Yeah yeah we KNOW its cliché, but seriously, enjoy the dive you’re on. That’s why you’re in the water to begin with, right? Because you love it? There’s no bigger buzz kill on a dive boat or at a dive site than the diver who refuses to just enjoy the dive they are on and have compare it something “better”. Dive in the moment, there’s something great to be had in EVERY dive.
I got my open water certification in a sand quarry in Wisconsin. It was cold, the visibility was horrible, and yet it was possibly one of the most memorable dive outings of my life. I can remember how in awe I was to be surviving in a totally alien environment and how free it felt to be totally weightless. I could have hovered watching the cartoon-like blue gills guard their nests for hours if it weren’t for my instructor ruining it by asking me to remove and replace my mask. Even now, thousands of dives around the world later, I use those first few certification dives as my baseline. If I was able to enjoy diving to that extent in that cold, dark, near-lifeless sand quarry, how could I ever take any other dive for granted?
It’s a given that not every dive is going to match up to a night dive with manta rays in Kona, diving with a school of hammerheads in the Galapagos, or counting sea horses on the pier in St. Croix, but I have come up with a trick to get the most out of every opportunity I have to be under water. Anytime I find myself a little less than impressed on a dive, I try to find something unique about that particular dive and focus on that. When I still can’t find something worth noting, I try to just relax and enjoy the calm, quiet, weightless tranquility and wait for the dive to show me something. A great example of that happened to me recently while helping out with an event in Pennsylvania. The water was cold, dark, and I was mostly just in the water for moral support while some local instructors introduced new divers to different technical diving skills. For seven hours I was stationed in about 3 meters/10 feet of water watching students learn how to run reels for the first time. This was fun to watch for a while, but soon I became distracted by the largemouth bass that were hunting for crawfish under the rocks. I was so thrilled by this show that I was truly sad when the event was over and I had to get out of the water. This same type of thing happened to me recently while on a shallow reef dive in Bonaire. I was certain there was no way I was going to see something I hadn’t already seen when I spotted a frogfish hanging out on a sponge. After a few moments, I realized he was hunting and got to see my first live frogfish feeding. It was possibly the coolest thing I saw during the entire trip. It just goes to show that on some dives, you just have to relax and enjoy the dive for what it is…you might just be surprised by what you find.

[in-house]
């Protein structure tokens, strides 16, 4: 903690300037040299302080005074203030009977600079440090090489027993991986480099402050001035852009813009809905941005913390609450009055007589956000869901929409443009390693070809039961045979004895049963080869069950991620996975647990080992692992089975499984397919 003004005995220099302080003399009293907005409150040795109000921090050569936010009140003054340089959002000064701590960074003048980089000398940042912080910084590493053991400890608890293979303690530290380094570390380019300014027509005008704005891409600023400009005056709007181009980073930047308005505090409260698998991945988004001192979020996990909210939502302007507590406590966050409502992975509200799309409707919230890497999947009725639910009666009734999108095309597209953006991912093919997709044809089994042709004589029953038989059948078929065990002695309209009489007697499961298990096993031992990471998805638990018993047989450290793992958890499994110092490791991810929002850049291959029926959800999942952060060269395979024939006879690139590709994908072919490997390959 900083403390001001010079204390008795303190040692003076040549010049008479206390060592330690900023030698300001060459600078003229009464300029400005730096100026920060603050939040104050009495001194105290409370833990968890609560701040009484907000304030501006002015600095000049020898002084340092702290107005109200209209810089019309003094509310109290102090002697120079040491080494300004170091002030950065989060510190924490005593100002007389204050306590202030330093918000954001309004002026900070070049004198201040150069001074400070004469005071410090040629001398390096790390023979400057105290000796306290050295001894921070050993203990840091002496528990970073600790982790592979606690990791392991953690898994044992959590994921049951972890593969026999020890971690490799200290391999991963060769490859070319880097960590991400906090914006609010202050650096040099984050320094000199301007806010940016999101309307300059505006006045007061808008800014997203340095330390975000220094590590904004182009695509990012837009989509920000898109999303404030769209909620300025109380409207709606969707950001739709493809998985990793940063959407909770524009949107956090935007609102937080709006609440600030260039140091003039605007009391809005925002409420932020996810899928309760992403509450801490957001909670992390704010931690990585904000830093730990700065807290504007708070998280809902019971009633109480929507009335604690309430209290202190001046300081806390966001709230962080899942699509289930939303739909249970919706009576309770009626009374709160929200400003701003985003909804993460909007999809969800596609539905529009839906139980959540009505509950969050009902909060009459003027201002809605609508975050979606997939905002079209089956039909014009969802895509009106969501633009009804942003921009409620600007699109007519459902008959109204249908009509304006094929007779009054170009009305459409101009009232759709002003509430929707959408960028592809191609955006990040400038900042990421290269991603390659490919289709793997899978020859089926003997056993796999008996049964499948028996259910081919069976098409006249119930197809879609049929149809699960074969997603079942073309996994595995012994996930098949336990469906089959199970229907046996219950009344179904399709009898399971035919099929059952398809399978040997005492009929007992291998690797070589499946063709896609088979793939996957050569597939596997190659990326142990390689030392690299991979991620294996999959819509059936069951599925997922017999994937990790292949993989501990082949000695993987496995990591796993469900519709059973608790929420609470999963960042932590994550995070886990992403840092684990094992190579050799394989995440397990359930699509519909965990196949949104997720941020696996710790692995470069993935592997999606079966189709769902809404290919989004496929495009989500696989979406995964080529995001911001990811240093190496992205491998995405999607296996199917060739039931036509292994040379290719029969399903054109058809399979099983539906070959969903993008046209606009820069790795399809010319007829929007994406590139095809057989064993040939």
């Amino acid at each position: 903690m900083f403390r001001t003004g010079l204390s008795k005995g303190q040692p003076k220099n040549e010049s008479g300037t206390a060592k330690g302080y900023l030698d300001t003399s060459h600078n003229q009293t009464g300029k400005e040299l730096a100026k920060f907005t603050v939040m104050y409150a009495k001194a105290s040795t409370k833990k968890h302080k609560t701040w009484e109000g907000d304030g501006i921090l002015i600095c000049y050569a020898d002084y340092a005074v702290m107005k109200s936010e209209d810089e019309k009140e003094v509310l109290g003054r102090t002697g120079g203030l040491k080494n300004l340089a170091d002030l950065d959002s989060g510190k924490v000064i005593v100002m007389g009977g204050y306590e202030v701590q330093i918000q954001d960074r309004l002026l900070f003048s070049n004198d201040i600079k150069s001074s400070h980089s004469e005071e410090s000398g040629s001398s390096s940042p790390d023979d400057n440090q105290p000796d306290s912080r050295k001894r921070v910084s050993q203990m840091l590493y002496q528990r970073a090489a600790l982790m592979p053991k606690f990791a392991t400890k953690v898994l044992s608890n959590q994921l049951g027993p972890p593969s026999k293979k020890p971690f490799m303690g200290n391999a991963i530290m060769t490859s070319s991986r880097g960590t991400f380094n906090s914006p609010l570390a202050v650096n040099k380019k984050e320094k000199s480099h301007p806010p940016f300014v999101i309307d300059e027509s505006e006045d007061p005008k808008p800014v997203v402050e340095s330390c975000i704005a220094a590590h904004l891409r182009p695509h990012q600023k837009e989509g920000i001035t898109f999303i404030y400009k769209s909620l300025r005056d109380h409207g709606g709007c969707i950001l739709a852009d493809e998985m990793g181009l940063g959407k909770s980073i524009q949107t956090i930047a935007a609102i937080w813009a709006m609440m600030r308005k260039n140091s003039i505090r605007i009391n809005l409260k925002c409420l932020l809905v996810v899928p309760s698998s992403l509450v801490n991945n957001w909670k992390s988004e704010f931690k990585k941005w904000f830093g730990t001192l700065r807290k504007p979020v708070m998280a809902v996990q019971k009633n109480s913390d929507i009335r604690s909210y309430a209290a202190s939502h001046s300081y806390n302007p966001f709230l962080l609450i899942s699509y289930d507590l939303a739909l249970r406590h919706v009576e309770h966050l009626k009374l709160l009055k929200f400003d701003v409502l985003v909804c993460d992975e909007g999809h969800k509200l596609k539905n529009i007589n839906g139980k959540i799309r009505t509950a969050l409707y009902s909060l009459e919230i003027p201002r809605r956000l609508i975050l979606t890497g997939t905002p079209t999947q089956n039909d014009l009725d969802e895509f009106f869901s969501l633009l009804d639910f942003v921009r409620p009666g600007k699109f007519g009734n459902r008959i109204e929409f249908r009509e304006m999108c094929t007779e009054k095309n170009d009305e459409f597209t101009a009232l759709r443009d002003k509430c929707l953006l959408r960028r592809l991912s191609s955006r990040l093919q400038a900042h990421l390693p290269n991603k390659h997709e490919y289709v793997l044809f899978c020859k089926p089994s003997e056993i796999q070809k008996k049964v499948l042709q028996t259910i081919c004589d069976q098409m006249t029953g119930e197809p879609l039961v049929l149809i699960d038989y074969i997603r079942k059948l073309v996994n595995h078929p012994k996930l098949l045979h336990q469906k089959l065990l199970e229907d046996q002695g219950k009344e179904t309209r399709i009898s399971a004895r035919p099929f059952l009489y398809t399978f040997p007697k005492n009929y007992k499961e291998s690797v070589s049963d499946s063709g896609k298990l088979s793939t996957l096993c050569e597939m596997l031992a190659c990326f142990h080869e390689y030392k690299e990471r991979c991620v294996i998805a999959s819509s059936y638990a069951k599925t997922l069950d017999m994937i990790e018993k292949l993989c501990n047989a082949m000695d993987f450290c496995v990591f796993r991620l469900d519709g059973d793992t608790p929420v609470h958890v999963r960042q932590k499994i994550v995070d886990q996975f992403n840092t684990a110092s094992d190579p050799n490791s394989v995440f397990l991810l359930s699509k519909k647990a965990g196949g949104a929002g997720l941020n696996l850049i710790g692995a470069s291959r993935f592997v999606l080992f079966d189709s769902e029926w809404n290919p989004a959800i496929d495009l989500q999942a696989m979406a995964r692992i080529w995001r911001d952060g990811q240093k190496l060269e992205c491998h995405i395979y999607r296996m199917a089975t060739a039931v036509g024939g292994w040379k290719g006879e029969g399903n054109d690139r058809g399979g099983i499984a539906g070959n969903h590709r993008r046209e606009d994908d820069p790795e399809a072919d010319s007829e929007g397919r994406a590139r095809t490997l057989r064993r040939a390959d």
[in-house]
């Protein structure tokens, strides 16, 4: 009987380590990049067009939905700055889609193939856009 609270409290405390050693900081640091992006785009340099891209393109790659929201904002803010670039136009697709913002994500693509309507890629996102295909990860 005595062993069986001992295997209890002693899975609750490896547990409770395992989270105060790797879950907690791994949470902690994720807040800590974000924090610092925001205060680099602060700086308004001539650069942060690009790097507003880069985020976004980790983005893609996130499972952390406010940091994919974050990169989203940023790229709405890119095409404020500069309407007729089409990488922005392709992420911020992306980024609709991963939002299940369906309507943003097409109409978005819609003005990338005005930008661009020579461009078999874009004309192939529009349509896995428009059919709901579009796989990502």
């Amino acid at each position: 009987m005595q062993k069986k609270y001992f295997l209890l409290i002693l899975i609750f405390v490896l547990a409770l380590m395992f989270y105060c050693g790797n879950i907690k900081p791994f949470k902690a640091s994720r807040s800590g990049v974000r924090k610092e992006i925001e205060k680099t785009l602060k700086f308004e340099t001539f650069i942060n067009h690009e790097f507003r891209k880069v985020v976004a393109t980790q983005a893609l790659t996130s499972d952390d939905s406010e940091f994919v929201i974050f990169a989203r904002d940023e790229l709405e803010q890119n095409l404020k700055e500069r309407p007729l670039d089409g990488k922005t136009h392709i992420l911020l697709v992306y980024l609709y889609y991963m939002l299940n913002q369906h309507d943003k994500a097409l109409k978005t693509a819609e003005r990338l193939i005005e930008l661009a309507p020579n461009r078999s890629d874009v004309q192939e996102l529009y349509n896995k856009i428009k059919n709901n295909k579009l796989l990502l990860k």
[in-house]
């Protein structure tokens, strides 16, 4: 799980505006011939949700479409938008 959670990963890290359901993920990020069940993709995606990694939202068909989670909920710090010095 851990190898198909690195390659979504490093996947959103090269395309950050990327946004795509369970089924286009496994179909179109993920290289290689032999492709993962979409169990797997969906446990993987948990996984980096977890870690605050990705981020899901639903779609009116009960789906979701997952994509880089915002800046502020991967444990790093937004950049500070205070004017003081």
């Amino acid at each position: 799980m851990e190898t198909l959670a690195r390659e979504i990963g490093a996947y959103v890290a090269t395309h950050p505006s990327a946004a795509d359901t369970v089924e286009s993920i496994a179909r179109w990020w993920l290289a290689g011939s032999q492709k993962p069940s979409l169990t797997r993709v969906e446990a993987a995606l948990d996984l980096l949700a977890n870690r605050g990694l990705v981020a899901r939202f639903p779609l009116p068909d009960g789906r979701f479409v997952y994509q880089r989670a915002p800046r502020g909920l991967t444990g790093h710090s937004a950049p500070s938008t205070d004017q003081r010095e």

So whether you are on the most amazing dive of your life in some faraway distant land or just testing out some new gear in your local quarry, don’t forget to “seize the dive”.
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